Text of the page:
I don’t know about you, but I typically trust doctors and nurses implicitly. That is, unless, I know that something is wrong with my body and they can’t explain it to me. This seems to happen often with people who suffer from endometriosis. It’s very important to fight for your right to get answers and adequate healthcare. In this article, I will share some tips on how to respectfully advocate for yourself (or a loved one) in a healthcare setting.
Why does Lilypads think this is important? Because people often dismiss women’s issues and period pains. As individuals, we often consequently think pain is part of the deal when we have a uterus. That’s not true. The more of us who speak up, the better care we’ll all receive. So, that’s why we’ve decided to write a self-advocacy article during Endometriosis March.
Before talking to a healthcare professional:
Document your symptoms
Write down your symptoms so you can show a healthcare professional. It will ensure you don’t forget anything important. If you make them a copy, they can also easily review and/or share it with a healthcare team.
What are your symptoms?
How long have you been experiencing them and how severe are they?
How often do they occur?
What helps to relieve them?
What seems to aggravate them?
Are you on any medications?
Do you have other health issues (current or past)?
Anything else that seems to be connected to your symptoms? Any other big life changes (loss of a job, newly married, recently moved, etc.)?
- Do your own research on your symptoms! You can’t diagnose yourself, but you may find helpful information. Make sure to use peer-reviewed research platforms such as:
- NHS websites
- Mayo Hospital websites
- WHO websites
- Medical Journals
- Hit the books and look for recently published medical journals/books at the library
Connect with others
- If you’re comfortable, share with friends or family. Chances are someone you know has some knowledge or experience with what you’re experiencing. Even if you’ve never heard anyone talk about it before, that doesn’t mean you’re the only one.
- If you’re more comfortable with seeking support groups where you can be anonymous, please do. Many platforms offer a place for a community of people who are looking for support. Even if you’re not sure what is causing your symptoms, that’s ok too! As long as you’re respectful in these groups, they can provide help and comfort.
During your appointment with a healthcare professional:
- Be respectful
- Mutual respect in this situation is vital. You can still show respect while advocating for yourself. However, if they are not being respectful to you, seek help elsewhere.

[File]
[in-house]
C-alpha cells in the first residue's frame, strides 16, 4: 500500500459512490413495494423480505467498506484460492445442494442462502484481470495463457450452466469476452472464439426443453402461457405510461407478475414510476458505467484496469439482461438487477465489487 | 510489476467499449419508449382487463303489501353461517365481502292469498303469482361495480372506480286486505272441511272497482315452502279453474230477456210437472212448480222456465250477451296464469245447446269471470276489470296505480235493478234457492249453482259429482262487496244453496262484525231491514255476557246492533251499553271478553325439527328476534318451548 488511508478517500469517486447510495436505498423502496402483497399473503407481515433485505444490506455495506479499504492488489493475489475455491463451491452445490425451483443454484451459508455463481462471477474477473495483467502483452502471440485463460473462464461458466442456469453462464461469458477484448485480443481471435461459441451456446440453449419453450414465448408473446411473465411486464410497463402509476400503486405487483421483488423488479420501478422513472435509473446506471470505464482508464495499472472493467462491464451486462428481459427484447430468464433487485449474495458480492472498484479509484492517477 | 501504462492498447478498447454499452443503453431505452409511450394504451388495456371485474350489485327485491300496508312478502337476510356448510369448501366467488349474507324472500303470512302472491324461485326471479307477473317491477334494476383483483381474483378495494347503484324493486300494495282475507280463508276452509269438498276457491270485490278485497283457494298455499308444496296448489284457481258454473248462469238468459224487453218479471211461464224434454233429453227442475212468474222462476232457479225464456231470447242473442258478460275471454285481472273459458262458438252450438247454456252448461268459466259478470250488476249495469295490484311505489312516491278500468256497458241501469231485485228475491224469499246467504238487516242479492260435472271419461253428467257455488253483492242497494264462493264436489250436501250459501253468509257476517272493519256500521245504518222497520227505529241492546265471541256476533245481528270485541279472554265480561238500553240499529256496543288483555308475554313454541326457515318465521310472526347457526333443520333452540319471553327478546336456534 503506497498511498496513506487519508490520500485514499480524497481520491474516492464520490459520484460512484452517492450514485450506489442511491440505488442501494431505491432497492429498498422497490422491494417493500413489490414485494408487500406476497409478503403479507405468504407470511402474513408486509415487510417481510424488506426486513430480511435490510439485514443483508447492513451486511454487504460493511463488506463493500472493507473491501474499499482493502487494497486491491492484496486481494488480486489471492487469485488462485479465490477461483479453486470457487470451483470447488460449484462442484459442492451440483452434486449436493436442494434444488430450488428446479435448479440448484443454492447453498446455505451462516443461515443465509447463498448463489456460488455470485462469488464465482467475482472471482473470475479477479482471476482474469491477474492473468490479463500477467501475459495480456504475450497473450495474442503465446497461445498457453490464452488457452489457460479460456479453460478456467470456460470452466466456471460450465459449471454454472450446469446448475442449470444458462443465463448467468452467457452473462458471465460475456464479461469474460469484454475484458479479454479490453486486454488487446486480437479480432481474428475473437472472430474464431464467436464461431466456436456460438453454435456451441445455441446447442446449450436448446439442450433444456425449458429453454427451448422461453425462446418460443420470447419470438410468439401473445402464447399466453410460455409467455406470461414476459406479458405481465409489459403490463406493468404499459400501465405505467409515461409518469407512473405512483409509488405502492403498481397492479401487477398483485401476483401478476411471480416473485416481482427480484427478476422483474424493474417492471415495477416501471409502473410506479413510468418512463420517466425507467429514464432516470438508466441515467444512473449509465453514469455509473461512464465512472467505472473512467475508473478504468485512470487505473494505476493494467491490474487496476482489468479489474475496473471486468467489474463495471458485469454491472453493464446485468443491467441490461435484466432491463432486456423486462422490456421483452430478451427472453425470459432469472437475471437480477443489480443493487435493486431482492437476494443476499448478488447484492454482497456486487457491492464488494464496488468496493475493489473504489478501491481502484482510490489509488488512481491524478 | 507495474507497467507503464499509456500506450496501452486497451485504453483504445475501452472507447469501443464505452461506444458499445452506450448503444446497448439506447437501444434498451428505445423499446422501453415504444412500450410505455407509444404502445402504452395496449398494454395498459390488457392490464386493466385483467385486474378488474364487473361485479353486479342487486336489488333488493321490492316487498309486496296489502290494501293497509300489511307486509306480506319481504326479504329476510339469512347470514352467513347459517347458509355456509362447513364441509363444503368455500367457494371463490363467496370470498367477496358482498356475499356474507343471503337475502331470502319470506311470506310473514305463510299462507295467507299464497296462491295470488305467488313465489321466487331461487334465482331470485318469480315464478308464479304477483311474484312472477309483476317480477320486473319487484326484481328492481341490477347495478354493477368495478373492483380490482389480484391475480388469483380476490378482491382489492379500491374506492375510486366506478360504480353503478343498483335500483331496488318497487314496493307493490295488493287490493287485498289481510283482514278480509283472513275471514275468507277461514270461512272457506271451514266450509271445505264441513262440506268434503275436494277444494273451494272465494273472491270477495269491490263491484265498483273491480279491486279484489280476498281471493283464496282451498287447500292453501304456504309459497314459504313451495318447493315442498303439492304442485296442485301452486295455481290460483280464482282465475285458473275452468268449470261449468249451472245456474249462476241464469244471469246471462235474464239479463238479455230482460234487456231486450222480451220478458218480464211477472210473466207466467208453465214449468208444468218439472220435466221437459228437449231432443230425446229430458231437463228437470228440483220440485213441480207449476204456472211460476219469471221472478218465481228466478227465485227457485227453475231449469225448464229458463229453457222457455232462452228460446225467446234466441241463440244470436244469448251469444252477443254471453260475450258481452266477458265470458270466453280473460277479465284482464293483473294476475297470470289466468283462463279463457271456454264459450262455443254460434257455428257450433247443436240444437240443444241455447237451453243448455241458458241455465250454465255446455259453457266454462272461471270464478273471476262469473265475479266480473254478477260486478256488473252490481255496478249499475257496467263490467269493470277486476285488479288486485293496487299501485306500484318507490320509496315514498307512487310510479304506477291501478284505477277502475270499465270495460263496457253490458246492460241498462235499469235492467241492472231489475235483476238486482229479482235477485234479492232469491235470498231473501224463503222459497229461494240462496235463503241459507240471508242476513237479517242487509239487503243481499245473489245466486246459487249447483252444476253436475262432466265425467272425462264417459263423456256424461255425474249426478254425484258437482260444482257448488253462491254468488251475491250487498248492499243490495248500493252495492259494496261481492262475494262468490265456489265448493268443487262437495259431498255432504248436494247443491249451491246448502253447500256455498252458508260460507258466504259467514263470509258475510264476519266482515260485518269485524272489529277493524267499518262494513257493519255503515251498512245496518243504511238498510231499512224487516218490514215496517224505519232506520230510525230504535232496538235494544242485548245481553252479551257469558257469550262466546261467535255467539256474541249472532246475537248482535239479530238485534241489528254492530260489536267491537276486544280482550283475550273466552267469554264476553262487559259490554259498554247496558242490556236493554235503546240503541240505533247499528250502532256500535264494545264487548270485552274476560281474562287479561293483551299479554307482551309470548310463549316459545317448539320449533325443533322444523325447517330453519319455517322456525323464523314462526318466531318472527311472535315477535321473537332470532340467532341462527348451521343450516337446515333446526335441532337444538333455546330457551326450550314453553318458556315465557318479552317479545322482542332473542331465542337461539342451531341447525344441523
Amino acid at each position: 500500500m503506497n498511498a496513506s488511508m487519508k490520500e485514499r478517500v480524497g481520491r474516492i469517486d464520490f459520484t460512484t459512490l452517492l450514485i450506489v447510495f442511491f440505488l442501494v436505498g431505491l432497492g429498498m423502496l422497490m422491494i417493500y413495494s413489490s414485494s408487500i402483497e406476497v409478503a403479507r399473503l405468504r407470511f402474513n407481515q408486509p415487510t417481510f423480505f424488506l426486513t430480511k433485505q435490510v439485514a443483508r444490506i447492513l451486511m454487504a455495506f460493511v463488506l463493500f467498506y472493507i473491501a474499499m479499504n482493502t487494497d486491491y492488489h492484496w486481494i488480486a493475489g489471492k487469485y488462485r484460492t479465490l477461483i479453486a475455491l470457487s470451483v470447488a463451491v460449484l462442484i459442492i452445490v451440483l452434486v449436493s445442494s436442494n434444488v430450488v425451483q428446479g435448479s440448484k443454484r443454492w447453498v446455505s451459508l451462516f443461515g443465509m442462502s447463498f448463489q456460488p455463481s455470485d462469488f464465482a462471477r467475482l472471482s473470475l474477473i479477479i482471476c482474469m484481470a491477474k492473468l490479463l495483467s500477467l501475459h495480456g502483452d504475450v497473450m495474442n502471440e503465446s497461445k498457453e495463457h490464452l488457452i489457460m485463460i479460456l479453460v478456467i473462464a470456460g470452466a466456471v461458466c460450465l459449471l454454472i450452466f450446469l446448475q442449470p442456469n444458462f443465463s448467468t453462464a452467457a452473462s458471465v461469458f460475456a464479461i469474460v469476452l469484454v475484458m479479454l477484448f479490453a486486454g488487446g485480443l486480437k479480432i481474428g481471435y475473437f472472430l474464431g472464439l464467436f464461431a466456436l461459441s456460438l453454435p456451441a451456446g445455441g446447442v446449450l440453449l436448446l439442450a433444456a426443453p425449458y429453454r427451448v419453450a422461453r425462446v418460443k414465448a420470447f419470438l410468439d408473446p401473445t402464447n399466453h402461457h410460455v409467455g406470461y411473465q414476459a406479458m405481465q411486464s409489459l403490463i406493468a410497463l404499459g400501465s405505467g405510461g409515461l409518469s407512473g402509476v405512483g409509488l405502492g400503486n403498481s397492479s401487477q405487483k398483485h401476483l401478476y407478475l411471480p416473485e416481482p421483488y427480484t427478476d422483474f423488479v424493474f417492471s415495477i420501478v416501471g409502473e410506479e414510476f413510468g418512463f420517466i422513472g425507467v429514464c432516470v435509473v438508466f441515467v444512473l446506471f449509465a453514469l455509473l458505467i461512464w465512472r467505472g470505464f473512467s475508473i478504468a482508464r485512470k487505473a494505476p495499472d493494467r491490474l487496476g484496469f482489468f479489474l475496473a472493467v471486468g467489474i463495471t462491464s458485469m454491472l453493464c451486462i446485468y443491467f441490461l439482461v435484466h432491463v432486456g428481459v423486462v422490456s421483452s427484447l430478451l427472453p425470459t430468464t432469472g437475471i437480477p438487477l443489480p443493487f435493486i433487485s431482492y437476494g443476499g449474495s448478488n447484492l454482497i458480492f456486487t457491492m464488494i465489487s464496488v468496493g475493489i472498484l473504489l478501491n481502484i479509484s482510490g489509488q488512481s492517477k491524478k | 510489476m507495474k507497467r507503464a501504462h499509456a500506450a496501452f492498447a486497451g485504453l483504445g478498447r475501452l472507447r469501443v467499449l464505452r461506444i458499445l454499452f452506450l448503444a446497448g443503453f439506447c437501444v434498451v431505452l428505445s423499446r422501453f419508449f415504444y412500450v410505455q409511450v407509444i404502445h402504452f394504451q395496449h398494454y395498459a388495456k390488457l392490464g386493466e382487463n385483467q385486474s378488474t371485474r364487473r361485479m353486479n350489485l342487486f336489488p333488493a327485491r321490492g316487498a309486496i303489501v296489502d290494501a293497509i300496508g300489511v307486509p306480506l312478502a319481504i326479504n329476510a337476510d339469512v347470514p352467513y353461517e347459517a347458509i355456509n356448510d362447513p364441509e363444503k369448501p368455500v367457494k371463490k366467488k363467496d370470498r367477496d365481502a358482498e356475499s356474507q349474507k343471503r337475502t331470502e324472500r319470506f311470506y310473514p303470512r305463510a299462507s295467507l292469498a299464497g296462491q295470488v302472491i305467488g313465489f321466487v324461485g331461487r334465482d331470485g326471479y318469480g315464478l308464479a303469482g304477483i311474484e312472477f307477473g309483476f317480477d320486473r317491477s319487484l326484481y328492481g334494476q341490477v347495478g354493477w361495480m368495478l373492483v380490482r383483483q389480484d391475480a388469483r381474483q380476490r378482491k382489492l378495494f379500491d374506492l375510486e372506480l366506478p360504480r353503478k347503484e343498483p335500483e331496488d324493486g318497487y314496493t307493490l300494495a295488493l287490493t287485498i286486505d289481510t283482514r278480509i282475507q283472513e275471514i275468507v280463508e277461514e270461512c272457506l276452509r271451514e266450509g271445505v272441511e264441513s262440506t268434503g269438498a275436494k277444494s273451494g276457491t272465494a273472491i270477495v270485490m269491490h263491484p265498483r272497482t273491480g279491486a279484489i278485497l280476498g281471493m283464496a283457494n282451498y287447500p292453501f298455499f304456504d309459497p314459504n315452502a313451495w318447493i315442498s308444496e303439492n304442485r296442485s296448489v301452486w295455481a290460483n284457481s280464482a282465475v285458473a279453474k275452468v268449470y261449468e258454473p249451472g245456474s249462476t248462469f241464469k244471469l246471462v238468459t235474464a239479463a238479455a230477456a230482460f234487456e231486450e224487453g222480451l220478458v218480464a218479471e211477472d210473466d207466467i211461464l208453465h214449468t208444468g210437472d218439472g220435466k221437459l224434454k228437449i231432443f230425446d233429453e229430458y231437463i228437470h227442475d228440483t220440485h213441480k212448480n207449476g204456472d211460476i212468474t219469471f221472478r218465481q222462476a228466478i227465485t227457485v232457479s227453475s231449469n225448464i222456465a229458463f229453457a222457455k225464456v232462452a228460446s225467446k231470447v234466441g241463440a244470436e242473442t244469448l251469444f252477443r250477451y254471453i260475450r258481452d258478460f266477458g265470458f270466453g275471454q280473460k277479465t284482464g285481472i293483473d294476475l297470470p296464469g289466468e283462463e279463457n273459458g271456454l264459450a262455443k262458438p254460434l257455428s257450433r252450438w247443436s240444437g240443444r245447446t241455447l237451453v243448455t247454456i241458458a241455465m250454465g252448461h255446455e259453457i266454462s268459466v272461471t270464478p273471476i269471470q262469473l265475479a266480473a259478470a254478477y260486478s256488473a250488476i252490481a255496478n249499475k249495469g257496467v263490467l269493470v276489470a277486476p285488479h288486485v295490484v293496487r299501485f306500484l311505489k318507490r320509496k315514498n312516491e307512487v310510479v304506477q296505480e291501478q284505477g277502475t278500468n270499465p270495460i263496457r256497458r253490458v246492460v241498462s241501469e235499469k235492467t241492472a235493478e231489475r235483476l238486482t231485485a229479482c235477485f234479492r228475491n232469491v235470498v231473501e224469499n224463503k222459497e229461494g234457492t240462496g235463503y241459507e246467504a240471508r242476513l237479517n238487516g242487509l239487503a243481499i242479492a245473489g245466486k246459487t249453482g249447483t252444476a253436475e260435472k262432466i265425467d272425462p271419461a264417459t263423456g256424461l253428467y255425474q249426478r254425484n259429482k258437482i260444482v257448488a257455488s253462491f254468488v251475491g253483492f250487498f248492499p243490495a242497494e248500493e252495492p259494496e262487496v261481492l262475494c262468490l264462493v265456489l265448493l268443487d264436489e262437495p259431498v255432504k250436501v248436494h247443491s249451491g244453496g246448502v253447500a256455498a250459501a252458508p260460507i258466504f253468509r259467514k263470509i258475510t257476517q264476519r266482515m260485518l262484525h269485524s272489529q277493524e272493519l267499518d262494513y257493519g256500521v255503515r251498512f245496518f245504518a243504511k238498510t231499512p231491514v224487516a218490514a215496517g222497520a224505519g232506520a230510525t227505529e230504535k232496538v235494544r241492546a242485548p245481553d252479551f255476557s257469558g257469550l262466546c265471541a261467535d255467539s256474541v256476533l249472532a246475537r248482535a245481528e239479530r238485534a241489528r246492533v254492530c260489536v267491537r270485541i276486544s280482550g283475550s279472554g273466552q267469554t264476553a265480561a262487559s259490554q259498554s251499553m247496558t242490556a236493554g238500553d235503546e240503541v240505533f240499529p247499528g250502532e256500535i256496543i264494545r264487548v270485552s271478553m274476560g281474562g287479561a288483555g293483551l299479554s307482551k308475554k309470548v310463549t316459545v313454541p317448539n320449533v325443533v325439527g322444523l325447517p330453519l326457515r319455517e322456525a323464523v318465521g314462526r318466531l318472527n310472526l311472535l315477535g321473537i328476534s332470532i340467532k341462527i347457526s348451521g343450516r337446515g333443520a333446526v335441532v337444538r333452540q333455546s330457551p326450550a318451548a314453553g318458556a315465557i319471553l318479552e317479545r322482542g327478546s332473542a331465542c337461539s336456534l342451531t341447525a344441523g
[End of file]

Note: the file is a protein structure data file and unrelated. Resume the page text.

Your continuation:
- Be heard
- Tell them about your symptoms as thoroughly as possible.
- Share the documents you have made tracking your symptoms.
- Answer any of their follow-up questions to the best of your ability.
- Even if they don’t seem relevant – trust me, doctors know what questions to ask to get the information they need for a correct diagnosis.
- Be noted: accurate medical records
- Make sure they document your symptoms and the discussion in your medical records.
- This holds them responsible and will demonstrate in the future that you have been seeking help.
After your appointment:
- Satisfied with the treatment plan?
- Follow it! Do the best you can to stick to this treatment plan. Continue to track your symptoms. This will determine if it’s helping or not.
- Not satisfied with the treatment plan?
- Seek multiple opinions. Ask for a referral to another healthcare professional.
- If they can’t offer a referral, then seek another healthcare professional on your own.
- Want more help?
- Find a patient advocate. There are individuals and organizations that offer patient advocate services. This entails having a healthcare professional advocate on your behalf. Search online to find a patient advocate in your healthcare system or an illness/disease-specific advocacy group.
- As we’re highlighting Endometriosis March this month, Endometriosis UK offers information and advocacy that can be a great help to anyone suffering from endometriosis. Here is their link: Endometriosis UK | the leading UK charity that supports women living with endometriosis (endometriosis-uk.org)
Remember, it’s a team effort to get the best healthcare. Healthcare professionals need as much information from you as possible to make a good plan of action. Equally, you need their support and knowledge to receive the best care possible.
You have the right to excellent healthcare.
Have any questions on how to advocate for yourself or a loved one in a healthcare setting?
Do you have any advice on self-advocacy in healthcare?
Are you willing to share a personal story about self-advocacy?
Have you or do you know someone who’s needed to self-advocate due to having endometriosis?
If so, please share in the comments!
Written by Morgan Ludington
March 11, 2021
Edited by Lilypads
Sleepy one: period pads for night
We have all been there, period blood has leaked onto your lovely new PJs and bedsheets- nightmare! Our night time pad is soft, comfortable, absorbent and long to give you full coverage during the night.
When is it for? Overnight or on heavy days.
How much does it absorb? 25 ml of fluid, the same as 3 disposable period pads.